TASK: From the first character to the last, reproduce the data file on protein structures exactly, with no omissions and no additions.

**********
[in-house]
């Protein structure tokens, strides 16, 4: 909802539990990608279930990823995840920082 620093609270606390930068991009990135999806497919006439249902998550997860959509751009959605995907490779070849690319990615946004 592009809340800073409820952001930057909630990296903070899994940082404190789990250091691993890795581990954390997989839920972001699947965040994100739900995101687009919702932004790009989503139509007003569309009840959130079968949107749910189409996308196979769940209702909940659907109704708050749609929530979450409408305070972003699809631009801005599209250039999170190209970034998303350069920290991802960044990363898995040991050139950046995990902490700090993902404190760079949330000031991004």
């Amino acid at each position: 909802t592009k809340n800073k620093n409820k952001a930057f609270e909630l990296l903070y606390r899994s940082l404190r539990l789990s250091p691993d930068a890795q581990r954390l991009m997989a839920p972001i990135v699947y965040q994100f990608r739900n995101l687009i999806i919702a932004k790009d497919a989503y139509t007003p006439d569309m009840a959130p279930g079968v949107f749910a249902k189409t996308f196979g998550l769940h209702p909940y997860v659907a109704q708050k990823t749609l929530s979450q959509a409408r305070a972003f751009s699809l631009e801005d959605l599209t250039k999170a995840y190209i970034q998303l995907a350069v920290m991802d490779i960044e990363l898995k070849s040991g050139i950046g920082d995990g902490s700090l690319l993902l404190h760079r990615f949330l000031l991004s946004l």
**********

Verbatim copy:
[in-house]
């Protein structure tokens, strides 16, 4: 909802539990990608279930990823995840920082 620093609270606390930068991009990135999806497919006439249902998550997860959509751009959605995907490779070849690319990615946004 592009809340800073409820952001930057909630990296903070899994940082404190789990250091691993890795581990954390997989839920972001699947965040994100739900995101687009919702932004790009989503139509007003569309009840959130079968949107749910189409996308196979769940209702909940659907109704708050749609929530979450409408305070972003699809631009801005599209250039999170190209970034998303350069920290991802960044990363898995040991050139950046995990902490700090993902404190760079949330000031991004």
């Amino acid at each position: 909802t592009k809340n800073k620093n409820k952001a930057f609270e909630l990296l903070y606390r899994s940082l404190r539990l789990s250091p691993d930068a890795q581990r954390l991009m997989a839920p972001i990135v699947y965040q994100f990608r739900n995101l687009i999806i919702a932004k790009d497919a989503y139509t007003p006439d569309m009840a959130p279930g079968v949107f749910a249902k189409t996308f196979g998550l769940h209702p909940y997860v659907a109704q708050k990823t749609l929530s979450q959509a409408r305070a972003f751009s699809l631009e801005d959605l599209t250039k999170a995840y190209i970034q998303l995907a350069v920290m991802d490779i960044e990363l898995k070849s040991g050139i950046g920082d995990g902490s700090l690319l993902l404190h760079r990615f949330l000031l991004s946004l």